What gives me confidence in my perspective is the chorus of voices I have encountered since taking up this cause for myself and others like me. Women in the autistic community write beautifully about their experiences, both internal and external. We have a style that transmits clarity, grace, and a heaping helping of blunt-force truth. We are consummate communicators, given the right method, and this is one of the major differences between autistic males and females. [Interestingly, the two women didn’t even directly cover gender differences in an entire semester.] 

We know how to spell shit out for normals is what I’m saying. 

Problem is, no one is deigning to listen. No one is seeking us out for our opinions. No one is giving us any funding, marketing, or nonprofit money to further our cause. We all know now that women and minorities have a hard time getting people to believe what they experience. Imagine how having a stigmatized brain condition and being female complicates this. Add on not being white and/or being queer and you can understand why our suicide rate is shockingly high. 

After explaining to the Clinician the various direct actions and programs we need in our community to mitigate our suffering and how I’ve been avidly building a network and platform for three years, I hope her misgivings were assuaged. But, boy, it left a bad taste in my mouth. I hope they heed my words and give my ideas a bit more study . . . 

One mean-ass old white woman down; a bazillion to go.

On silencing the neurodiverse in “woke” organizations

hypocriteIn my last post I addressed the problem of white-savioring and gatekeeping in social justice movements and non-profits.  Now I want to discuss otherizing behavior toward those with neurological differences in the same spaces.

For the past year I’ve been attending and helping out on several local committees and in non-profits which have an open-door policy, meaning anyone willing to help is allowed to attend. (Some of these orgs are for women only, though.) If that’s not the case then they don’t know how or where to express exclusivity – other than by shutting down “interlopers” through hostile interrogations, passive-aggressive bitchery, scare tactics, and conversational stonewalling. All intended to get me to stop participating or say less.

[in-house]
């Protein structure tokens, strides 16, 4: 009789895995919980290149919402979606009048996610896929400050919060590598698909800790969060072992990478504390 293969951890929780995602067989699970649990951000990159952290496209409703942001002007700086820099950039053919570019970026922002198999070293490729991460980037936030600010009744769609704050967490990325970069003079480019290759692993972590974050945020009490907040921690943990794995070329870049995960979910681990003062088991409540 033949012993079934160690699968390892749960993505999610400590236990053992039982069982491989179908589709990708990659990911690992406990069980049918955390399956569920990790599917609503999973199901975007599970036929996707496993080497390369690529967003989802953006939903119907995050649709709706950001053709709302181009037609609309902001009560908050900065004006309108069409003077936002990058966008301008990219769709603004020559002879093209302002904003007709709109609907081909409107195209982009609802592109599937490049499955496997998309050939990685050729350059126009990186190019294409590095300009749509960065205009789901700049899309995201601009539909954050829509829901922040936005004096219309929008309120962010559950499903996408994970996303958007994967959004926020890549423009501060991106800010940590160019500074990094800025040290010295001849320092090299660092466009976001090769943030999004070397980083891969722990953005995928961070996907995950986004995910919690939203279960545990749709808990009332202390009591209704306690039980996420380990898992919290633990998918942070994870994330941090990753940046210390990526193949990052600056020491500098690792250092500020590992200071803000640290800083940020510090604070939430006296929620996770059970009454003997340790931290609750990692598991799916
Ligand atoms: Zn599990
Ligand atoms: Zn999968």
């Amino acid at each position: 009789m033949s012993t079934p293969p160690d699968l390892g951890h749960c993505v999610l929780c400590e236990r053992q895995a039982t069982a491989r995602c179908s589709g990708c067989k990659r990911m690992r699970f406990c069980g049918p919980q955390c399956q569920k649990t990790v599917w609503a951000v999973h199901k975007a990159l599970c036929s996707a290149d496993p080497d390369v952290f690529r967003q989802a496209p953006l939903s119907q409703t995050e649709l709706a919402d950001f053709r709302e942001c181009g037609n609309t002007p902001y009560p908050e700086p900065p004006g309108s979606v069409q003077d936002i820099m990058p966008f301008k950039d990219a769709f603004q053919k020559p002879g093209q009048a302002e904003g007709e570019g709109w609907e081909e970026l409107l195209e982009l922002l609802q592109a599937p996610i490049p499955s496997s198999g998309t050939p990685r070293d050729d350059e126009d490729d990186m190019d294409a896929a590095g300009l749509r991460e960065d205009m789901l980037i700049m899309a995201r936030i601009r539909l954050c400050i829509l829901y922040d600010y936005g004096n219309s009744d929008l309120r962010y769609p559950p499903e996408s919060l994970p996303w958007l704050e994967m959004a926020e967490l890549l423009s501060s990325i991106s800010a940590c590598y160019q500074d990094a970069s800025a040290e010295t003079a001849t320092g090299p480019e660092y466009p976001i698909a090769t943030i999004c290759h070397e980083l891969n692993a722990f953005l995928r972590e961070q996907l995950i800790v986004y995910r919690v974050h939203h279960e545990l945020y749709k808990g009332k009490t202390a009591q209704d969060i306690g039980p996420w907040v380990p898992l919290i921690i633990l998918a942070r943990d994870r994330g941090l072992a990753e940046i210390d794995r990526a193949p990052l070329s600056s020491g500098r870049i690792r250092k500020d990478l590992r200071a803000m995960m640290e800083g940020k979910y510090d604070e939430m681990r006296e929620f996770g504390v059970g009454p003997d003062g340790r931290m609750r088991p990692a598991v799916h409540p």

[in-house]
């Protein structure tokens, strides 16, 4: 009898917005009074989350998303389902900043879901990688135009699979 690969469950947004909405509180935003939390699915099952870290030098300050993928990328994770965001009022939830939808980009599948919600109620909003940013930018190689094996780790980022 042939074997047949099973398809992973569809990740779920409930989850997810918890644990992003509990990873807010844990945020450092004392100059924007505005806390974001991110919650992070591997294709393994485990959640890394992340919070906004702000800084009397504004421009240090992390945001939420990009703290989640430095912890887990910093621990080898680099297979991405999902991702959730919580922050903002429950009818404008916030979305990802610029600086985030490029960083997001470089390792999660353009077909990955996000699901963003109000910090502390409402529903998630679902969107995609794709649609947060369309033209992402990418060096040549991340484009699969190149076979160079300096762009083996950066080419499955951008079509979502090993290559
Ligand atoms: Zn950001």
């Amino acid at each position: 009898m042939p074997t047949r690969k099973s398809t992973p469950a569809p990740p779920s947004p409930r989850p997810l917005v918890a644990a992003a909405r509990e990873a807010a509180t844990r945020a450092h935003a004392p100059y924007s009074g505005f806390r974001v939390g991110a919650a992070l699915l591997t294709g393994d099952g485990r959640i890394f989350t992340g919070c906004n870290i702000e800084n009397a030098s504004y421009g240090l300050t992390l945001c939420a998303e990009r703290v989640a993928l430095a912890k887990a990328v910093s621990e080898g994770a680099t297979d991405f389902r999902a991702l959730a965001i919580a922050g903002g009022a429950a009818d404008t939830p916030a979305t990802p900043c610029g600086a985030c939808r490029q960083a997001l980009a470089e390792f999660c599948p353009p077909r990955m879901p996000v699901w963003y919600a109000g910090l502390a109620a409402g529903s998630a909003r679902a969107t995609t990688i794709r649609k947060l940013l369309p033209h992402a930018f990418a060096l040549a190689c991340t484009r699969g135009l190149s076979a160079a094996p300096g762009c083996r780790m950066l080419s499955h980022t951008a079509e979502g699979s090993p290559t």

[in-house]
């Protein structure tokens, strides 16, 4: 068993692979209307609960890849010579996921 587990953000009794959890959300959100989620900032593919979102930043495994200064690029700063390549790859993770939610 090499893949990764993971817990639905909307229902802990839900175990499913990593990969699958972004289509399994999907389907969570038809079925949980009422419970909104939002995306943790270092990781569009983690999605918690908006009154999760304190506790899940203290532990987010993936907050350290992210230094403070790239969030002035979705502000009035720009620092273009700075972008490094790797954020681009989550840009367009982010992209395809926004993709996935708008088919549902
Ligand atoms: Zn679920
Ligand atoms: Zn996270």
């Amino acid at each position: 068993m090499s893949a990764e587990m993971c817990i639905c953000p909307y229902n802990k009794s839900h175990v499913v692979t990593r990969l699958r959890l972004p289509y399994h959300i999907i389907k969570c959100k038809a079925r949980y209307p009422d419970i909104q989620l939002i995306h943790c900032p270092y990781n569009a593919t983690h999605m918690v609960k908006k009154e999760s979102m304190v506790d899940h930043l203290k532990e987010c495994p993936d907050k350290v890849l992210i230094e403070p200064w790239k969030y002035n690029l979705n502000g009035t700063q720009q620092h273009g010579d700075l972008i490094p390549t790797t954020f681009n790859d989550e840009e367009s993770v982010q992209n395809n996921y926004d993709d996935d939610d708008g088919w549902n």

It’s not going to work. I have no qualms about embarrassing myself. I’m not participating to be popular or make friends. I’ll never stop expressing my perspective because my story has immense value.

Invariably, I have been transparent about who I am, what my diagnosis is, what my experience is, what my intentions are, and exactly how I can help. I’ve always observed the behavior and responses of neurotypical people, not just for shits and gigs, but for my continued survival. Their responses to meeting me are incredibly varied and fascinating – and often depressing.

Throughout my life, people’s responses have fallen into three extreme categories:

  1. Deep admiration – Since I have raised my public presence by speaking at symposiums, attending council meetings, and re-partaking of the fun social events happening in my hometown, some people have really taken to me and are not shy about expressing their admiration for my resilience, intelligence, and personal insight. Because they decided to hear me out before passing judgement. These people tend to be the best types of people, the most compassionate, the most inclusive, and the most intelligent, well-read, and genuinely woke.
  2. Open hostility – People who are honest and enthusiastic can be terrifying to those who are full of shit. Fear of the unknown and frustration with different social presentations make immature, territorial, and socially-obsessed people uncomfortable and prone to all the myriad forms of bullying and exclusion. I dismiss these types of people out of hand. They aren’t ready to help anyone yet. You can’t harbor contempt for one group of marginalized people and effectively help another marginalized group. (BTW, I include passive aggressive behavior in “open hostility,” because, although more subtle, it’s still pretty visible to others and obvious to me.)
  3. Confusing ambivalence –  I can’t decide who is worse; people who privately befriend me, but publicly deny supporting me, or people who’re kind to me when others are around, but quietly bully me. They both do harm and need to make up their goddamn minds.

The entire time I was growing up I received extremely polarized messages about who I was. Since I spent most of my time without positive friendships to counteract these messages and put them into social context for me, I never developed a clear sense of identity or voice until rather recently.